This is also true of Hazels, although Hazels don’t Sucker freely, and is even true of the ornamental Red Hazel (if they have not been grafted.) It is said that you should always plant Trees at the same depth they were grown in the Pot, but if you plant some species a bit deeper they will throw out shoots underground that will give you self rooted cuttings very much like Suckers. I did this when I planted my Red Leafed Hazel and regularly get a number of self rooted Cuttings in this way each year. This Winter was no exception and I got about 10 such Cuttings. They did not have much root on, but taken at the right time in the Winter, they will produce some more roots while still semi dormant and get away in the Spring with their buds breaking to produce new, small, individual trees exactly like the parent. I also have a lovely Twisted Hazel, but unfortunately it has been Grafted, so I have pegged down a few thin Branches in the hopes that they will root by that method instead. I did wonder if the Grafting was to control the Contortion of the Branches, but instead, now believe it may be just to dwarf it. If that is the case and the Shoots root, I will have some free trees, that will get quite big like a normal Hazel, and they will need heavy pruning to restrict them, but they will retain the characteristics of the parent tree with its twisted stems.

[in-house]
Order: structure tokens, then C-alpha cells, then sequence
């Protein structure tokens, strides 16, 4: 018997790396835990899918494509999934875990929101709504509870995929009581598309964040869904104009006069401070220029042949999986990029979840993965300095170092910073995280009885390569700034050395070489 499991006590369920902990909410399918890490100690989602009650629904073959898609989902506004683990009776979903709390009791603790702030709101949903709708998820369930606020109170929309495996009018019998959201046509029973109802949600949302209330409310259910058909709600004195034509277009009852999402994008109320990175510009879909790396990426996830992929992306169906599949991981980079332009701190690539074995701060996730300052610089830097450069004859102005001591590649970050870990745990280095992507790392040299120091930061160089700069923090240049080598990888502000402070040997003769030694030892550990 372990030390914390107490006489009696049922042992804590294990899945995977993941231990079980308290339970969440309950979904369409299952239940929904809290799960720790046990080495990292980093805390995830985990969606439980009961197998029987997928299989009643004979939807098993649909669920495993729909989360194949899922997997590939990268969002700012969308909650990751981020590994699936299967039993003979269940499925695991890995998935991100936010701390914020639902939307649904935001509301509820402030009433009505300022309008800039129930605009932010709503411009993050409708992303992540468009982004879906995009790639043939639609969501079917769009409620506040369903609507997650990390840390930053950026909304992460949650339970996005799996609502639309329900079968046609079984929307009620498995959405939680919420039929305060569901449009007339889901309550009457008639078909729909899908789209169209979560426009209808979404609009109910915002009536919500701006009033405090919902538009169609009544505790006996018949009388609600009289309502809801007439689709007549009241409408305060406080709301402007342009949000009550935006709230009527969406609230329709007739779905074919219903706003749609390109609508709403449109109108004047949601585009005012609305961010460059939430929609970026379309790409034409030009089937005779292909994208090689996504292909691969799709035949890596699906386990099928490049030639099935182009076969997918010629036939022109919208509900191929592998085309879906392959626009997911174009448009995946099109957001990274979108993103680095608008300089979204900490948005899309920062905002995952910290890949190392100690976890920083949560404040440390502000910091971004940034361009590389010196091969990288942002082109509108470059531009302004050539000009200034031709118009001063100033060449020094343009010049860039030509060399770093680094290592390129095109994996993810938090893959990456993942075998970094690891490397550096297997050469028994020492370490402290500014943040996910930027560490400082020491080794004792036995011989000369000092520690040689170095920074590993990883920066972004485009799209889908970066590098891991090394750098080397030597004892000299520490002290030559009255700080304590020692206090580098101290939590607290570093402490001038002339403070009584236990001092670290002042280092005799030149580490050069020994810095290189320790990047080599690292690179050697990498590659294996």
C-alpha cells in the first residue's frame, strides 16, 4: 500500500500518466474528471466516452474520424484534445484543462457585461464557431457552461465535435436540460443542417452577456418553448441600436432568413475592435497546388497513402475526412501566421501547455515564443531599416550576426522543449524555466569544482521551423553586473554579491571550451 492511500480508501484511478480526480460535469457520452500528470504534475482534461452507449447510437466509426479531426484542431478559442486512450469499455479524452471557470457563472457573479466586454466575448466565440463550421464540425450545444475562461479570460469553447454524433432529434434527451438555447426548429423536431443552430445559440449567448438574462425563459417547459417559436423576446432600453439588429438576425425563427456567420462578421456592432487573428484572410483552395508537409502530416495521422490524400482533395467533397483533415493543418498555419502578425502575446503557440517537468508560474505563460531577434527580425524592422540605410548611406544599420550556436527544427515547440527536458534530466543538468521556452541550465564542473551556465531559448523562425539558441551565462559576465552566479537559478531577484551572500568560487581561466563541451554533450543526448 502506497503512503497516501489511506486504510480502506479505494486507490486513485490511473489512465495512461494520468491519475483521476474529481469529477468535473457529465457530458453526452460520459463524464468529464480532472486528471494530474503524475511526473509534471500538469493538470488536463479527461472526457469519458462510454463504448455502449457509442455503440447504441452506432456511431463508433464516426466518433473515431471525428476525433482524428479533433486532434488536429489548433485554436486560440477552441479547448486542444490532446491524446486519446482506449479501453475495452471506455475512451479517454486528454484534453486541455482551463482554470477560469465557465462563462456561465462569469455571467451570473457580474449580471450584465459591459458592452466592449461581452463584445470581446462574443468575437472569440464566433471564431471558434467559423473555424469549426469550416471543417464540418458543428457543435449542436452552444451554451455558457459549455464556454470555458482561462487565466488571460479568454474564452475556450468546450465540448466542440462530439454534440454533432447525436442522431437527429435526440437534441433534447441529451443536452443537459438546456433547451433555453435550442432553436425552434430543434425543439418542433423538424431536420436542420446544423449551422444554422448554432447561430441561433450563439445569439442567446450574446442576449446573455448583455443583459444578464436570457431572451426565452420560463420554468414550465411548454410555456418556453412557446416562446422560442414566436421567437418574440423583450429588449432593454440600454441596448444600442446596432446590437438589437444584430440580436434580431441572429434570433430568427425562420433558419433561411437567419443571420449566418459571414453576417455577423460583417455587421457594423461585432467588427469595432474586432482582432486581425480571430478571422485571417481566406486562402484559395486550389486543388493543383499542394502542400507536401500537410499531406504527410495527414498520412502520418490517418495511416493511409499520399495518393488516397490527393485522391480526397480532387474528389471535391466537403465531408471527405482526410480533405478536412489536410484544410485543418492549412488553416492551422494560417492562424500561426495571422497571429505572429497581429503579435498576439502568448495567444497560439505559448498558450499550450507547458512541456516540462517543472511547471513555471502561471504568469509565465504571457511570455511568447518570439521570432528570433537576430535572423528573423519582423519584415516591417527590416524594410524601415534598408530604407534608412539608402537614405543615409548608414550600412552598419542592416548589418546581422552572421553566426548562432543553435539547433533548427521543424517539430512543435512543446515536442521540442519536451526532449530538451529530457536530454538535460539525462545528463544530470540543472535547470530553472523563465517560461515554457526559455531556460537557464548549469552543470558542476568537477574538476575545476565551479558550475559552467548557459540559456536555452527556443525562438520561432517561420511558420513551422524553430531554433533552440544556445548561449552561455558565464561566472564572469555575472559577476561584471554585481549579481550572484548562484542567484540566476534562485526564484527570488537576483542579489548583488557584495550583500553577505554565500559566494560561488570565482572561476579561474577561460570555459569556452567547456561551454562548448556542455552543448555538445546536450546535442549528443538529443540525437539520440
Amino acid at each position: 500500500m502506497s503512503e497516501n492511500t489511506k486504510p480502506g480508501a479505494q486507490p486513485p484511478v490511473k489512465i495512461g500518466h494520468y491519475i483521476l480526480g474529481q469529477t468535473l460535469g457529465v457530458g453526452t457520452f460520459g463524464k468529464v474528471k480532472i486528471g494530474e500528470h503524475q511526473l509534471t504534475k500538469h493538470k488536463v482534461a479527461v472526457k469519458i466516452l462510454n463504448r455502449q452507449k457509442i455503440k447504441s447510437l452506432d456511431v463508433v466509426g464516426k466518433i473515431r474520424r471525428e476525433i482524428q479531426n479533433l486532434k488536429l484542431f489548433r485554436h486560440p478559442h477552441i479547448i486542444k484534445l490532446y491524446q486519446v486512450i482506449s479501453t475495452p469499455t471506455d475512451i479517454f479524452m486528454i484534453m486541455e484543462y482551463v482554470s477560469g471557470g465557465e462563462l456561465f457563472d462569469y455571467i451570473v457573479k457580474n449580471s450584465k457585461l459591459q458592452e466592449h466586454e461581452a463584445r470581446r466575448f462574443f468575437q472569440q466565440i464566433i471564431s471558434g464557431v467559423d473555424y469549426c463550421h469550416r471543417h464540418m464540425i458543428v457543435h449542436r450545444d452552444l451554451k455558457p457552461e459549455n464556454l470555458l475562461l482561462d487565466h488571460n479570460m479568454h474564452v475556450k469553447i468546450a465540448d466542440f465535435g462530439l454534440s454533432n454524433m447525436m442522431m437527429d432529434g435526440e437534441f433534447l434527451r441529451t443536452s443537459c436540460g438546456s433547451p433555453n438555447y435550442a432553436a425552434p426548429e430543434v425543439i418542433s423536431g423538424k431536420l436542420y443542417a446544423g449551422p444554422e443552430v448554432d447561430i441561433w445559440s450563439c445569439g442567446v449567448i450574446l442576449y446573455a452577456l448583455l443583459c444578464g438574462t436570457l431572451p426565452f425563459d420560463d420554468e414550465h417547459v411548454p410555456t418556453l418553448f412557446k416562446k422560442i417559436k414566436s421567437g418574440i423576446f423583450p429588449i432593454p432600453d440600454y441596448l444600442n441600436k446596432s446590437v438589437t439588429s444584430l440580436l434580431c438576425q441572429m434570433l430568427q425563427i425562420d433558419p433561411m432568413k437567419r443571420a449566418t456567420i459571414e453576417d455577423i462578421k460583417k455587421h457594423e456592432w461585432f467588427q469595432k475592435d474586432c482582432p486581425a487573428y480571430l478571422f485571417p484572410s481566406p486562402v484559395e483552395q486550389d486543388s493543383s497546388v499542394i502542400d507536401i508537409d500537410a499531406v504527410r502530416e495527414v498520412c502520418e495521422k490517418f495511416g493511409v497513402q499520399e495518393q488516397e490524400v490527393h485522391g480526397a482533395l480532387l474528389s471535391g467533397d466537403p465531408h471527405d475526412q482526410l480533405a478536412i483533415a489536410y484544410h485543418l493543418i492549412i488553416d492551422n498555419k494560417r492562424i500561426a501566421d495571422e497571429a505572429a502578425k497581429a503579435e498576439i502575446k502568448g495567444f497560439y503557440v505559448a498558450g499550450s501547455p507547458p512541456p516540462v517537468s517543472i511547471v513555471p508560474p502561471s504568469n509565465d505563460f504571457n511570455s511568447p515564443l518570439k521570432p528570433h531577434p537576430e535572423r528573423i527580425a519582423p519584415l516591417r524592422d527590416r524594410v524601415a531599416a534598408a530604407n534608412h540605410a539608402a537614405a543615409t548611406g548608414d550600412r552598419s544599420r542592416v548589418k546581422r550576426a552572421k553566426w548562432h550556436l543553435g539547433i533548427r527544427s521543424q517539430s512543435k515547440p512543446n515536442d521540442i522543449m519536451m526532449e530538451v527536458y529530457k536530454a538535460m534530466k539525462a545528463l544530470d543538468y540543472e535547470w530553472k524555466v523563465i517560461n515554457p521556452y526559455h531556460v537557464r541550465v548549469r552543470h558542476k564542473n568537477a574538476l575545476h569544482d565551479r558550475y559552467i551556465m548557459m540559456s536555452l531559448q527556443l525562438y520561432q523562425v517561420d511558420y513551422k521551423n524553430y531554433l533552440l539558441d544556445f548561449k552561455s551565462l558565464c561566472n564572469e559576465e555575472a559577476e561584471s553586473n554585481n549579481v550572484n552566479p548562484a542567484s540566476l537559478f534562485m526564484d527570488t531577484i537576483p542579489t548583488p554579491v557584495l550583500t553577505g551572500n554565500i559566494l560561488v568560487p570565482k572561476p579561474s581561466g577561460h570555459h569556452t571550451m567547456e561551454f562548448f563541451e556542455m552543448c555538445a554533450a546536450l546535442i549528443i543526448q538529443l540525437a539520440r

Some people think Willows sucker, but like Hazels, they don’t really unless there is damage to their roots that grow near to the surface. Alternatively they can be planted a bit deeper to encourage underground shoots from the dormant buds in their trunks. Again Trunk damage to the Tree such as Coppicing, as with Hazels, will also encourage suckering, although Willows root so easily from Cuttings that there is no need to do this. I have a lovely “Twisted,” Willow in my back garden that gives me lots of Cuttings when I prune it to keep it in shape and I have found that I can best root these at Work every year by simply putting them in a tall container of water for a few weeks.